I know that this week I have been grateful to be your pastor. Gathering together to pray with many of you on Wednesday was a balm to my soul. As we gather financial pledges today, I hope you will be generous in your support of this church for the year to come. Your generosity will help us make Holy Communion more available for others. In response to the hate that has filled our social media accounts, our airwaves and our national conversation, people are looking for a community that counters the language of division. People are hungry for a church that tries to live Jesus’ call to justice, to love. People want to learn not just to tolerate differences, but to embrace diversity as God’s gift. I know this congregation well enough now to be sure that you will make room in our pews for ALL who are weary, for all who need a safe space, for ALL who want to gather to work for the kingdom.

I know there are others out there who won’t let the drumbeats of uniformity in Washington or Jefferson City become a distraction. America is great because of its diversity. Our country is richer because of the rich variety of people who claim the American dream. We will only know this dream fully when we stop merely “tolerating” the other. Only when the American dream can be described by black voices, women’s voices, Latinx, LGBTQ, disabled, Muslim, and other systemically oppressed voices, only when all American voices are honored our republic, will we begin to glimpse the great promise God has for this country. We have neighbors, we have fellow citizens who understand the value that we hold here, the value of diversity. We will work together.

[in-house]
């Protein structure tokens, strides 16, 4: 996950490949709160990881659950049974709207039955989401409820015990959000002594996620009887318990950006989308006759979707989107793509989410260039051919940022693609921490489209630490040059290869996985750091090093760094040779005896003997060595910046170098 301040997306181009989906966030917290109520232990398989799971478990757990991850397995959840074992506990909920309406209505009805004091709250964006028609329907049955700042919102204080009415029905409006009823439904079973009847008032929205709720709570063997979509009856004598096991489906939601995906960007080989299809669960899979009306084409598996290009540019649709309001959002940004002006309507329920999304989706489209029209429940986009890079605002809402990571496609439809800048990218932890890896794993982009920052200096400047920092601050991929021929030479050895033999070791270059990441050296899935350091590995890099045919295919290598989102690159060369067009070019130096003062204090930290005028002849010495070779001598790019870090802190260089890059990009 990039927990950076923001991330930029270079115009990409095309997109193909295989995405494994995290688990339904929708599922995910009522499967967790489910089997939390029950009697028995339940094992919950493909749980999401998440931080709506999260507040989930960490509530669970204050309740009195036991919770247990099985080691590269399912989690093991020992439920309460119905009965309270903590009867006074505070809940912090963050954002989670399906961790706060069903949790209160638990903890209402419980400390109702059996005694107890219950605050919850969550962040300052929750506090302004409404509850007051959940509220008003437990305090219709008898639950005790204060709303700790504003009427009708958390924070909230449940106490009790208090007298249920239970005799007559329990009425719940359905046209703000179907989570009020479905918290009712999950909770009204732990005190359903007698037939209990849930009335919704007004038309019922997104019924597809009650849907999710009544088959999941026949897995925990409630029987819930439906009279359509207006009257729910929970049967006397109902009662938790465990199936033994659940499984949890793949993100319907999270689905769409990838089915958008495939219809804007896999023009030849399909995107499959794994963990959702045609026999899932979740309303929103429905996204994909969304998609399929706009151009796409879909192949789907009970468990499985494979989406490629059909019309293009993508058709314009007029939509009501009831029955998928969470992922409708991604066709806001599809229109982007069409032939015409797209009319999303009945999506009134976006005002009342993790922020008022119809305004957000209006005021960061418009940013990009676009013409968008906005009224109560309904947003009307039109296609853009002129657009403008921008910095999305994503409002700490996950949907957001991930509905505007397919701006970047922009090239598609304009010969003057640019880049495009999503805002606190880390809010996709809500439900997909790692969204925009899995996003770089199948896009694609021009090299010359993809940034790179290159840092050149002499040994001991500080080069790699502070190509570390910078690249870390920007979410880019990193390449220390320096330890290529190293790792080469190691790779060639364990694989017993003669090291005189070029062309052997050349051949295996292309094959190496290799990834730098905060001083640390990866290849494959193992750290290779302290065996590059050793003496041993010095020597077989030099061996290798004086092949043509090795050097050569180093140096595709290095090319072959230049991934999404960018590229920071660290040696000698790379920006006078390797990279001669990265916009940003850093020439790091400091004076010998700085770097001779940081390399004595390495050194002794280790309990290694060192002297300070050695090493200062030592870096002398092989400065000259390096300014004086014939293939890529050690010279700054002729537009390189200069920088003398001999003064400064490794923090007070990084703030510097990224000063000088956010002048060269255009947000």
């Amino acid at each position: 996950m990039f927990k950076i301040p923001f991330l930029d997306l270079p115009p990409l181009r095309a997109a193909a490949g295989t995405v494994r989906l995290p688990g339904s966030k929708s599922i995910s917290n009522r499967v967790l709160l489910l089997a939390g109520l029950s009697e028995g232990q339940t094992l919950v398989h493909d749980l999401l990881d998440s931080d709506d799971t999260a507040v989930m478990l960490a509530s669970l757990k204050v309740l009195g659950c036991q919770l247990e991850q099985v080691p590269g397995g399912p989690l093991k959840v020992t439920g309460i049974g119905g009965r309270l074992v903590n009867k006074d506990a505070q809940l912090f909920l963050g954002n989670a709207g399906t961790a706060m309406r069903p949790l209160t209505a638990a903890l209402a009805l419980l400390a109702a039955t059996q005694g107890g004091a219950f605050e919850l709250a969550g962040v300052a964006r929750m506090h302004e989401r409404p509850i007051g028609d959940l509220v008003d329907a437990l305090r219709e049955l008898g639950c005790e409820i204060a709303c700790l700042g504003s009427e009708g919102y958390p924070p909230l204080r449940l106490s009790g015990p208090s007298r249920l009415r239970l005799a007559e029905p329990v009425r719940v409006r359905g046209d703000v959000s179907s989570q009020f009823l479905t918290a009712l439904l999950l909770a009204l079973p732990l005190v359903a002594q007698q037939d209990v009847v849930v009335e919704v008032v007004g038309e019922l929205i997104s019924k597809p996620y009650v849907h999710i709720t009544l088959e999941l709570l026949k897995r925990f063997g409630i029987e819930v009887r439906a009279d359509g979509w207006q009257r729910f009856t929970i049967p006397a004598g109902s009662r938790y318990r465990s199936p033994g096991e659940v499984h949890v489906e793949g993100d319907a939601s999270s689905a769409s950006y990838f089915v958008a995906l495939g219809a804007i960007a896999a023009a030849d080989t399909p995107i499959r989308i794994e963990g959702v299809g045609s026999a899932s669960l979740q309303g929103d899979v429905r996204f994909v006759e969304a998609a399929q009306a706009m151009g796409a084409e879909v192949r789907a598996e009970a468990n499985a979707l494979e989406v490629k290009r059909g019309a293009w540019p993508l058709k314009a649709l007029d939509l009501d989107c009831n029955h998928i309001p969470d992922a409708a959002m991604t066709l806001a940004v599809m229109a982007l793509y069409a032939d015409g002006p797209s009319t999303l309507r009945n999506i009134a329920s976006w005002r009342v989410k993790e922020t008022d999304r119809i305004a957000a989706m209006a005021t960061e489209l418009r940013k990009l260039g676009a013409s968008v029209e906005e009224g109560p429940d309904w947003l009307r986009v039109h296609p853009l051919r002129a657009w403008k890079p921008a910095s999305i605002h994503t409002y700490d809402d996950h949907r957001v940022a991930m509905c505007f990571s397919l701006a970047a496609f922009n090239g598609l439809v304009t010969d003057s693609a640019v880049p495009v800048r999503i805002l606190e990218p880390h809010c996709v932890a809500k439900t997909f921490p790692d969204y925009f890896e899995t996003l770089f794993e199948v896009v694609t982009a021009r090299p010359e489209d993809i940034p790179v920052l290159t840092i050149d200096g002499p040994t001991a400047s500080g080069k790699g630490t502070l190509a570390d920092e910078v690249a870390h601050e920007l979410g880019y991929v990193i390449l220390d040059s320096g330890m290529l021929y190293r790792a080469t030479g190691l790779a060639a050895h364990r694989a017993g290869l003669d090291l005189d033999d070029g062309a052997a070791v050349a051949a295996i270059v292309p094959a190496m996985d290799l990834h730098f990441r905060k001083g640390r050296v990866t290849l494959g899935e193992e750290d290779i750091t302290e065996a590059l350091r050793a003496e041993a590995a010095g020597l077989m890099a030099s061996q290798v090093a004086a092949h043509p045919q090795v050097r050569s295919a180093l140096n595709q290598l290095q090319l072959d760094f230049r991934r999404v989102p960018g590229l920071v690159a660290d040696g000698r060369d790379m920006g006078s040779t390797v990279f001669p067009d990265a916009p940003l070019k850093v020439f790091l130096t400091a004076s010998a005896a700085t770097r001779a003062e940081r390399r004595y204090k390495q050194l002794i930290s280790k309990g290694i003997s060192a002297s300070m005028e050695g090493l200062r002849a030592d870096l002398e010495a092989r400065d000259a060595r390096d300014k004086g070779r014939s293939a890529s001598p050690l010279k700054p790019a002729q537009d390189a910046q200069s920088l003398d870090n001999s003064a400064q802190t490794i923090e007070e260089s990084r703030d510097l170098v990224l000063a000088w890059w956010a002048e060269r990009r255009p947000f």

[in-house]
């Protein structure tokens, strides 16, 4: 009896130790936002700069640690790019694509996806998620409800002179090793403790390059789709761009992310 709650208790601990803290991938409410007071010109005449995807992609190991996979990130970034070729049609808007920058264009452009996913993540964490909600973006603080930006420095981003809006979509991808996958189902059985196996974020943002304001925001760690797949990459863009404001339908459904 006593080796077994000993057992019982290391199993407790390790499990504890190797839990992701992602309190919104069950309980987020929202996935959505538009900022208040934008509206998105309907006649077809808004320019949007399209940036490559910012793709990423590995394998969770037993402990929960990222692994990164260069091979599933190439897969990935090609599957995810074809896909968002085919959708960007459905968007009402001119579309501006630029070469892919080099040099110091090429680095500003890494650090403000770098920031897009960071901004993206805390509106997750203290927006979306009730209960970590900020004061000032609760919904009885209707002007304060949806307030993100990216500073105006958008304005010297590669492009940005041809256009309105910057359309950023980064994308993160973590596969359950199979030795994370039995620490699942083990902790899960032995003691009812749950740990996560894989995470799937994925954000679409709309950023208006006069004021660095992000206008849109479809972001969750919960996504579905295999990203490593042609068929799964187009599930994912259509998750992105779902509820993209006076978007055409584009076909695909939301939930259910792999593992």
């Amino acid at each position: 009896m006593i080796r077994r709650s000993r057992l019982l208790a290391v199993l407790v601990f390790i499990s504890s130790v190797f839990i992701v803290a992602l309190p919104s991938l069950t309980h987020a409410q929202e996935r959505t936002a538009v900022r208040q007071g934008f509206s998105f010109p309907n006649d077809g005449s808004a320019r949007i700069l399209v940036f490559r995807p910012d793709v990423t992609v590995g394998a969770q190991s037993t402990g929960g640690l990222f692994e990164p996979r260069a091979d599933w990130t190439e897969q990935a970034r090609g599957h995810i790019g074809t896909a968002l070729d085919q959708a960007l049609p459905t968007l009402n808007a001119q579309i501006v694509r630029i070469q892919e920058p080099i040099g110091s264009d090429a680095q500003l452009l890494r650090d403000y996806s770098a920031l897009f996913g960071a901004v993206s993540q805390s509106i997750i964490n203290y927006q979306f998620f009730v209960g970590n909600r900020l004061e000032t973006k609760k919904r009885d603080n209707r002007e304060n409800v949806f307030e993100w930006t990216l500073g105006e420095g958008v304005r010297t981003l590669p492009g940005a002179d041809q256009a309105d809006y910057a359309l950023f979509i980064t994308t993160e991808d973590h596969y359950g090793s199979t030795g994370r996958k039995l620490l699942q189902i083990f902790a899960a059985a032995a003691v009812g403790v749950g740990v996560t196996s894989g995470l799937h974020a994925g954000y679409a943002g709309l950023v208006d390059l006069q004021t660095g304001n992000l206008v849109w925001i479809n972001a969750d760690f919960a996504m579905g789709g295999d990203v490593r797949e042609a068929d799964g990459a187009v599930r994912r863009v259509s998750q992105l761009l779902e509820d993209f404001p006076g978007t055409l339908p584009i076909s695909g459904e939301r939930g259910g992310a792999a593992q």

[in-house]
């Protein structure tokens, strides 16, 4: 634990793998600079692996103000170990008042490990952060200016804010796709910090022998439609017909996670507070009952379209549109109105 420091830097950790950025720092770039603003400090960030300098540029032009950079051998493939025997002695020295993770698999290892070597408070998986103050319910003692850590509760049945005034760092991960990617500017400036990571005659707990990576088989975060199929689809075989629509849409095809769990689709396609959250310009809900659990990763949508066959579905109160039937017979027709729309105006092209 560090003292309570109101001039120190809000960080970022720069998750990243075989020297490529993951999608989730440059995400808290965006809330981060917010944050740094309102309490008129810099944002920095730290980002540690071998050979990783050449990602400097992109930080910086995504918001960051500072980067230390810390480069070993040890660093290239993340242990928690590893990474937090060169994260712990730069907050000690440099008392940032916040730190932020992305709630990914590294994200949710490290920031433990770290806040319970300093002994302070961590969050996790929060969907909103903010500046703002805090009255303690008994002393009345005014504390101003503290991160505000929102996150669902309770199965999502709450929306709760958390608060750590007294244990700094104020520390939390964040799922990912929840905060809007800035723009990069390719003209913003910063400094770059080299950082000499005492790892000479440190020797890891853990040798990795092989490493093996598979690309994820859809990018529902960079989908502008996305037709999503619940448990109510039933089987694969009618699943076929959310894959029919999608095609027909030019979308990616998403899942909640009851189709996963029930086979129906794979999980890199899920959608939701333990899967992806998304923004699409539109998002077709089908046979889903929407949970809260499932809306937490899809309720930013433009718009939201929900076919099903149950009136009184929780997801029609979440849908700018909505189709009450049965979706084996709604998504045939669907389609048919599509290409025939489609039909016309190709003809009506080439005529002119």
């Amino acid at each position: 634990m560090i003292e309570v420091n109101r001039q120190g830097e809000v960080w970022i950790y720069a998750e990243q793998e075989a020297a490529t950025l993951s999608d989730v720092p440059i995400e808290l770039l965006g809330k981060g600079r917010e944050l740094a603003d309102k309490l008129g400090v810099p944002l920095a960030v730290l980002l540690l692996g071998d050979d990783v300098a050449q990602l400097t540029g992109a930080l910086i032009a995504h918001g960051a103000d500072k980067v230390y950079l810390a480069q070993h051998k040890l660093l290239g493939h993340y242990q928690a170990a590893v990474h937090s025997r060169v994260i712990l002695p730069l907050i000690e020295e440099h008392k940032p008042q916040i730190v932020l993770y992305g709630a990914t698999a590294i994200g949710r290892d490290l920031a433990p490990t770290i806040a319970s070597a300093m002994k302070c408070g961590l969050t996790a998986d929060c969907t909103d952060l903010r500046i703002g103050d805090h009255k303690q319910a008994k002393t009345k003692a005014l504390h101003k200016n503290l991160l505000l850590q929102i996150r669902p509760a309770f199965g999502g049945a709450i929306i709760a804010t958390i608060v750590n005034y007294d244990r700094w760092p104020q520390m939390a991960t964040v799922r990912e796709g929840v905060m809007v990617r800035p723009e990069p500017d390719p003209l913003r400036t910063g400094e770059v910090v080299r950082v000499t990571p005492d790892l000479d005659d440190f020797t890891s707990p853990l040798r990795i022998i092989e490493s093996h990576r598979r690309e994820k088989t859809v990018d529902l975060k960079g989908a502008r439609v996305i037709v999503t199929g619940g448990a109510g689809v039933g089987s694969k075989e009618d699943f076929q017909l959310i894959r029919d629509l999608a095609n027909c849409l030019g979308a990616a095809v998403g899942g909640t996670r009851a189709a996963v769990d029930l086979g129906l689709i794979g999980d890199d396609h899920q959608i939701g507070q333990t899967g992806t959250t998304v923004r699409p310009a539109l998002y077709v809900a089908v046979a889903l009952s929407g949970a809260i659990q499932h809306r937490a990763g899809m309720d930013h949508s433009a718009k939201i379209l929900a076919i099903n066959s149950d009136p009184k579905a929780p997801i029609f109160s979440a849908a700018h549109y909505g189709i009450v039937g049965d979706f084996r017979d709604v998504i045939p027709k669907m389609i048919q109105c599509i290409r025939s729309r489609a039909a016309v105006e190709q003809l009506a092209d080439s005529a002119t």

I don’t want to paint a pretty picture for you this morning. I don’t want to pretend that this work will be easy. I imagine that the years ahead will be challenging. It may well get darker. There may be signs in the heavens. Still, Jesus encourages us. “By your endurance, you will gain your souls.” Claiming your voice, standing up to power, working for justice, making room for those who our society leaves behind, these are not light work. Soul work hardly ever is. But, my dear friends, we are in this together. We will endure.

There may be earthquakes, but we will endure. There will be rumors, and we will ask hard questions. I will preach on the apocalypse again from this pulpit. In life, the world as we knew it, or imagined it, may end many times. We will begin again the next morning. Whatever happens our work remains the same. We follow Jesus out to be with those our society leaves behind. Our nation, our community, and our church needs you. We endure.